VOLUME 114, ISSUE 4, P879-887
Audrey S. Koh, M.D., Gabriël van Beusekom, Ph.D., Nanette K. Gartrell, M.D., Henny Bos, Ph.D.
To study how adult offspring in planned lesbian-parent families relate to their unknown or known donors.
Qualitative analyses of the sixth wave of online surveys from a longitudinal study of adult offspring in planned lesbian families, enrolled at conception.
Community-based United States national study.
The 76 participants were 25-year-old donor insemination (DI) offspring whose lesbian parent(s) enrolled in a prospective longitudinal study when these offspring were conceived.
Main Outcome Measure(s)
Offspring were asked about donor type, feelings about permanently unknown donor, satisfaction with and role of known donor, whether relationship with known donor was ongoing, and age of meeting open-identity donor.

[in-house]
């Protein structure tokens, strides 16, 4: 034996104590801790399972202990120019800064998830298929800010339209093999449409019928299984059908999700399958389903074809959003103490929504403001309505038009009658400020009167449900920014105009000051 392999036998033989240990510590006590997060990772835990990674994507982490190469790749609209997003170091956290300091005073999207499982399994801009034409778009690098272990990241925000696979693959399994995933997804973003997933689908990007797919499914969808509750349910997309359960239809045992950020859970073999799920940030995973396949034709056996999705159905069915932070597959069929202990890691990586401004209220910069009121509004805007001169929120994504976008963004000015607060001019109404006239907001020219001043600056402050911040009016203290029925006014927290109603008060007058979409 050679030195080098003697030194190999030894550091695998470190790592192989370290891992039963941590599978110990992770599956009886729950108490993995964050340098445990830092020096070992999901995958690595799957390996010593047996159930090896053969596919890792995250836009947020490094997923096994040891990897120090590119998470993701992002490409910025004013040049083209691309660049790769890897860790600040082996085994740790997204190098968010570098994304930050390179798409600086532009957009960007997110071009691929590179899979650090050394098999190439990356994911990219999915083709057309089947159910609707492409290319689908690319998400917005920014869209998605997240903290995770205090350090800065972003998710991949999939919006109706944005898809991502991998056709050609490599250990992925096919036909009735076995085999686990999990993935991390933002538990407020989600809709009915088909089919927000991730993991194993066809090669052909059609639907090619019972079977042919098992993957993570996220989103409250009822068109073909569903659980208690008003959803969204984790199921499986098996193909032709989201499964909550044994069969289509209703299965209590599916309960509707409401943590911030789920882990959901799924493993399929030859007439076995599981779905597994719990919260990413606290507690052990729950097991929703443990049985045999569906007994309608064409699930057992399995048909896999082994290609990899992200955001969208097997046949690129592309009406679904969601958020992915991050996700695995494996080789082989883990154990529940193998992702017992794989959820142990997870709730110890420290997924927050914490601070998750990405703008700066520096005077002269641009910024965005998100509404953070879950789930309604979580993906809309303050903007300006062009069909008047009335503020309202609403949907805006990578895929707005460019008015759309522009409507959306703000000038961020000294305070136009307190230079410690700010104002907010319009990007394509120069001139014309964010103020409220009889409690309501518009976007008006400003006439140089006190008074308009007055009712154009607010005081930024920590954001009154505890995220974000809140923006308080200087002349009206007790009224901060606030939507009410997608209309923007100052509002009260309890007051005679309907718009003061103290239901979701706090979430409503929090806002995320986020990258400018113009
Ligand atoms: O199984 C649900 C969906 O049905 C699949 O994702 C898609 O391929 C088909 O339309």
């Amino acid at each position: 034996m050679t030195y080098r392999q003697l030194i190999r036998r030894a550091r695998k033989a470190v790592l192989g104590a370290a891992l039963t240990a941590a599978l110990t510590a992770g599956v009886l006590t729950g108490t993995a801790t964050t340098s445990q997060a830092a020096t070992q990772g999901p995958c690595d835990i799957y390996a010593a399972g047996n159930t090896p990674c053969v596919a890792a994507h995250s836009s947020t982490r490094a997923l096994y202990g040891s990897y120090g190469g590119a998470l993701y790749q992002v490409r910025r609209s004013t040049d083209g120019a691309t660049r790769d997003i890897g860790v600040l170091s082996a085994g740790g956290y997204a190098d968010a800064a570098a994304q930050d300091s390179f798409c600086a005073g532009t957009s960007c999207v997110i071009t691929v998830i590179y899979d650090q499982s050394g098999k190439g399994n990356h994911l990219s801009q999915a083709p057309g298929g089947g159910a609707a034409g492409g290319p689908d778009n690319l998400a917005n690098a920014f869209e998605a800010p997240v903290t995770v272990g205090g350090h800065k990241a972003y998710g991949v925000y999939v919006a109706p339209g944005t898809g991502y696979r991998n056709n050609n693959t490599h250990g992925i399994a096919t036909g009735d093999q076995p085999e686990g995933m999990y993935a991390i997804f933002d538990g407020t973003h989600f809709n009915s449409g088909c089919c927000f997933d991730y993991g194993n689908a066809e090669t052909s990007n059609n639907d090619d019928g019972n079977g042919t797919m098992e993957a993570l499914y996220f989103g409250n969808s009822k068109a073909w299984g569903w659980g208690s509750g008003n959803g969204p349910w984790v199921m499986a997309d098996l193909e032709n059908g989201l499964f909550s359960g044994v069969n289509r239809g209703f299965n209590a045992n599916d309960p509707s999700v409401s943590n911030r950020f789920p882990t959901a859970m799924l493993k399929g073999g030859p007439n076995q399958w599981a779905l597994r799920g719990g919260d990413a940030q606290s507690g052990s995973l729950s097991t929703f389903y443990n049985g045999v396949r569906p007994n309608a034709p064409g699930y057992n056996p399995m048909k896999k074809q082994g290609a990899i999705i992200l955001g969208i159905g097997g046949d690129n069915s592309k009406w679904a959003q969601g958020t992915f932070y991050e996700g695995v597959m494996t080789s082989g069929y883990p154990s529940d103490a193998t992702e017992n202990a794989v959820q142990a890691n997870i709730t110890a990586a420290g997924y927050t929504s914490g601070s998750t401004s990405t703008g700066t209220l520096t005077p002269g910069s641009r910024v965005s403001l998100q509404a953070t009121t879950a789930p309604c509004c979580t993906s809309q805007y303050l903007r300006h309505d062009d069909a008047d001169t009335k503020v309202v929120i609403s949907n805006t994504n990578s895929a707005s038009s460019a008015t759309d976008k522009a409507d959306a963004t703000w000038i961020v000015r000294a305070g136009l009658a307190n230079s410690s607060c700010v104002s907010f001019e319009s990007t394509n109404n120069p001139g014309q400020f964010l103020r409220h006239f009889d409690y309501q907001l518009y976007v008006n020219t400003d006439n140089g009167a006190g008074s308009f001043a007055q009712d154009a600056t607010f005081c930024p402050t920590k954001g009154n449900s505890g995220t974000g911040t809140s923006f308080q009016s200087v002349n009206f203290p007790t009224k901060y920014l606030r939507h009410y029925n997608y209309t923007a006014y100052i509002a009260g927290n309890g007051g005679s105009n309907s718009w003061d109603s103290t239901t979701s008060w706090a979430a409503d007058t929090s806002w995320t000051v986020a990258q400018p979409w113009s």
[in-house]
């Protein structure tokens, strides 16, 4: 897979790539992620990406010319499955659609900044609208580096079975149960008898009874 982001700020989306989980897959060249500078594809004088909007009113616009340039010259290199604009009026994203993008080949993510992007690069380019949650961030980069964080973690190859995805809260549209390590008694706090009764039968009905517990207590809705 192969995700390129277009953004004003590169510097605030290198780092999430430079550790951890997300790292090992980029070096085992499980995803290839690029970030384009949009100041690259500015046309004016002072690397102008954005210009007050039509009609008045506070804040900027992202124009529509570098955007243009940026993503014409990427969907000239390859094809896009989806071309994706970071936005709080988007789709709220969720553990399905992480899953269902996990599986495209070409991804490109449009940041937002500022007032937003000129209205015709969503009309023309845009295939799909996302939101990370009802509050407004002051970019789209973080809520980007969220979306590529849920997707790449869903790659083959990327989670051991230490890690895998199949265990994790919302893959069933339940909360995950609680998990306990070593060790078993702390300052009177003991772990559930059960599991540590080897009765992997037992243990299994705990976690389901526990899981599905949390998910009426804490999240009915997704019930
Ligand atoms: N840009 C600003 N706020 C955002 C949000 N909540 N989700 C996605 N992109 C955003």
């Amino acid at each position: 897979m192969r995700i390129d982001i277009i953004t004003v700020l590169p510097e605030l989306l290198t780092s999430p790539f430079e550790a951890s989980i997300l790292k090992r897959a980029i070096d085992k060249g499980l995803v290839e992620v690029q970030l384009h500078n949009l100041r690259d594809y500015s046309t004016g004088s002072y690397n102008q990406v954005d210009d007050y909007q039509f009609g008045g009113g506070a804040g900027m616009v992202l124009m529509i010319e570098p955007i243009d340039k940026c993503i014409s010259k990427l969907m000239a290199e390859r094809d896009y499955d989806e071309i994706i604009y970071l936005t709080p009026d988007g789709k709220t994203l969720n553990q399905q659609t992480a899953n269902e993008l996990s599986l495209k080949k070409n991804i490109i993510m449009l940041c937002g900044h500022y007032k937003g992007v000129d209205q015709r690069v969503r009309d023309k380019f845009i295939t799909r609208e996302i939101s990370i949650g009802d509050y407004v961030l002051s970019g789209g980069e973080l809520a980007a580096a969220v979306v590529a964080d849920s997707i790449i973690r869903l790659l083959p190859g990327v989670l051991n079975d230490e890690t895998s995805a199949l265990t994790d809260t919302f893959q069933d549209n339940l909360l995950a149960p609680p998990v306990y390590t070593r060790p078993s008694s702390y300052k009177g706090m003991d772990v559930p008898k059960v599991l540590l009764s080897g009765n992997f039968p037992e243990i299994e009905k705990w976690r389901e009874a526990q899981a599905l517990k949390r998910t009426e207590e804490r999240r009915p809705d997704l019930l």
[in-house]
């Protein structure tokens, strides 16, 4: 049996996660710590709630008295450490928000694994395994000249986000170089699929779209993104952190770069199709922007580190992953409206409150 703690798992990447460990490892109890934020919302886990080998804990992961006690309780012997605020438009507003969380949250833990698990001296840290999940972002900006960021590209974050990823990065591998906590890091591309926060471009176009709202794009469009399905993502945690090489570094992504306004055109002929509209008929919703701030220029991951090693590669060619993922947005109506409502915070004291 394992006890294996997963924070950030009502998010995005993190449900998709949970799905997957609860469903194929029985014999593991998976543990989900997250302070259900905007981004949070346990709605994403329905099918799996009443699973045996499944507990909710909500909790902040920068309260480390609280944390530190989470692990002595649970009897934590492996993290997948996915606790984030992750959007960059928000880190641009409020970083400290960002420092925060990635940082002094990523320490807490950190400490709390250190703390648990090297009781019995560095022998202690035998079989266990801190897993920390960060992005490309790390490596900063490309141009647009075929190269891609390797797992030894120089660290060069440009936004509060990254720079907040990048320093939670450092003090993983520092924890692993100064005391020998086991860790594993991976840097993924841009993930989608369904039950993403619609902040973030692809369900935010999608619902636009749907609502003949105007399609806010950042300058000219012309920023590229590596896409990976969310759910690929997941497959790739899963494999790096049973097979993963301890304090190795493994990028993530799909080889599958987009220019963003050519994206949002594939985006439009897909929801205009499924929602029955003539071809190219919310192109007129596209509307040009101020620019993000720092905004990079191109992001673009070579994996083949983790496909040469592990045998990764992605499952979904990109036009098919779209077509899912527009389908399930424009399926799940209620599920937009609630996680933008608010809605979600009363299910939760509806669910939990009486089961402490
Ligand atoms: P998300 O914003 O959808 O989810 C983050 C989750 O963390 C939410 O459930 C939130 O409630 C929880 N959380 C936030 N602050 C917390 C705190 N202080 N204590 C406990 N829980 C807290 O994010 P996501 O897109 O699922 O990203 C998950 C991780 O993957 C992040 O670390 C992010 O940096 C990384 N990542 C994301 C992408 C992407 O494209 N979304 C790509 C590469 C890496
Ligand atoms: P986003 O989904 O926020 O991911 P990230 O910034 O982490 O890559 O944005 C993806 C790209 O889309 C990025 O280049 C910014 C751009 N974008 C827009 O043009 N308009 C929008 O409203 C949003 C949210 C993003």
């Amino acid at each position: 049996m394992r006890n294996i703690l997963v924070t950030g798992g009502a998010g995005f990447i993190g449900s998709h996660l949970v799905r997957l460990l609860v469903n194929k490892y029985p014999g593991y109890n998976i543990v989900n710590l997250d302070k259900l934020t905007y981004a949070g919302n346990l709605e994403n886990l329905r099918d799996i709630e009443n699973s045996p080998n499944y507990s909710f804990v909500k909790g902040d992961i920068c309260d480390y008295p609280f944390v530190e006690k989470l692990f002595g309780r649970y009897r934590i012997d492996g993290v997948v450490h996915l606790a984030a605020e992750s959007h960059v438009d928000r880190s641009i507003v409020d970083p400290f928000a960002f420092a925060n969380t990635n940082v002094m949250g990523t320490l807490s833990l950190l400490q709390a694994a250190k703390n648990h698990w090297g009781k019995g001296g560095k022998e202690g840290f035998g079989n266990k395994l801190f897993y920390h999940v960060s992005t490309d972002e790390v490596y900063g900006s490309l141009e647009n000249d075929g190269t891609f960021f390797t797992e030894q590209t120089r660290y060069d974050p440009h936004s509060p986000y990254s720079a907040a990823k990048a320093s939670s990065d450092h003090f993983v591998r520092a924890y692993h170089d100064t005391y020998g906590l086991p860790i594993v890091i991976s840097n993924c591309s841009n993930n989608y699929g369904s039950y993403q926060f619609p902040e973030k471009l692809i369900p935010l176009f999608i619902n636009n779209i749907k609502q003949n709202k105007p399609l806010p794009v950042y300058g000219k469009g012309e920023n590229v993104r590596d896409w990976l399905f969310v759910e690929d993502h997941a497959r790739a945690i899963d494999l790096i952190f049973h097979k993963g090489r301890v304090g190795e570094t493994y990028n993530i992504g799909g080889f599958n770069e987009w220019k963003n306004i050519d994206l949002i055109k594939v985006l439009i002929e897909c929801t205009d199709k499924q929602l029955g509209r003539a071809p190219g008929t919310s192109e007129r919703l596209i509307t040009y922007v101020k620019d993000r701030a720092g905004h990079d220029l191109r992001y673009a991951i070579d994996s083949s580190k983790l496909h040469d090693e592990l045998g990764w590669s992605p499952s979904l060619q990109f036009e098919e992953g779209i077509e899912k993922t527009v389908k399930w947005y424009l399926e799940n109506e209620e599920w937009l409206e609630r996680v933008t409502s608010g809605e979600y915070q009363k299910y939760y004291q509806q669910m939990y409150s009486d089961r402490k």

This cohort (n = 76) of DI offspring with lesbian parents was among the first generation to reach adulthood. Thirty participants had permanently unknown donors and most participants felt comfortable about not knowing them. Sixteen participants had open-identity donors they had not met. Thirty had currently known donors—met in childhood (n = 22) or after open-identity donor disclosure (n = 8)—of whom two thirds had ongoing relationships with donors, half considered their donors as acquaintances, and nearly half had good feelings about their relationship, although a minority expressed conflicted feelings.
This study of adult DI offspring from planned lesbian families shows that those who knew their donors mainly felt positively about these relationships. Qualitative analyses offered insight into offspring-donor relationships, whose numbers are increasing due to historical and demographic trends.